Facebook prefers mid-roll of pre-load ads
Although Facebook (FB) is largely expected to make money off videos on its platform by inserting ads into them, it’s been unclear how the company will do so.
However, Facebook’s video monetization strategy seems to have leaked, with insiders saying that the company prefers mid-roll ads over pre-load ads in videos, according to The Wall Street Journal.
Facebook’s video rival, YouTube, which is owned by Alphabet (GOOGL), inserts pre-load ads in its videos, but the problem with pre-load ads is that viewers tend to skip them, leading to revenue losses. While Facebook’s approach of inserting ads in the middle of videos may increase the chances of their being watched, the challenge comes when videos are only a few seconds long.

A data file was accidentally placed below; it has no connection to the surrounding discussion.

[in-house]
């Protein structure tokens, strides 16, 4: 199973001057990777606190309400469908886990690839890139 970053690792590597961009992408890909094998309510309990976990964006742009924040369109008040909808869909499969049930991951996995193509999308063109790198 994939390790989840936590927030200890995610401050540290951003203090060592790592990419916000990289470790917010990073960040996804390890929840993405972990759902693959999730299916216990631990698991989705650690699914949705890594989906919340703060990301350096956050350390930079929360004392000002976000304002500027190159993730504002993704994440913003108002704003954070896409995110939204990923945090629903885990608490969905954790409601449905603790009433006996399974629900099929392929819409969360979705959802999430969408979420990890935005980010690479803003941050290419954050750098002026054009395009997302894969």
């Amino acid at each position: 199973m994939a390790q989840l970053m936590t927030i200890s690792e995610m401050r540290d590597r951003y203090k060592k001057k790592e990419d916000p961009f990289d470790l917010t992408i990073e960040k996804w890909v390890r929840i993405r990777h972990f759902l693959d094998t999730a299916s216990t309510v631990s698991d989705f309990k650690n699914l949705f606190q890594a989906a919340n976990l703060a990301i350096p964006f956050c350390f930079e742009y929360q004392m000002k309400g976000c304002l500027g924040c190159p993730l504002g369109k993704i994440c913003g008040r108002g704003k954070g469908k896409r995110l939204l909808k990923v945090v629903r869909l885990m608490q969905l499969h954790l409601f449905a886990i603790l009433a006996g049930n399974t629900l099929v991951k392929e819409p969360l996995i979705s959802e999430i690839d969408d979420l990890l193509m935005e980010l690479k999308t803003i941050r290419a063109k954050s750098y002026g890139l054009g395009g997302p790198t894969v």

To overcome this problem, insiders say Facebook is restricting its mid-roll ads to clips that are at least 90 seconds long. The ads will appear after a viewer has watched a video for at least 20 seconds, with the ad’s duration being limited to 15 seconds, according to Marketing Land.
Facebook partners with media companies for live video
Facebook’s mid-roll ads will be enabled in live videos and regular streaming videos. Facebook is working with several media companies, including The New York Times (NYT) to publish live-stream videos in its Facebook Live feature as it seeks to popularize live video broadcasts on its platform. Some media companies are receiving financial support from Facebook to produce live videos, according to a Wall Street Journal report.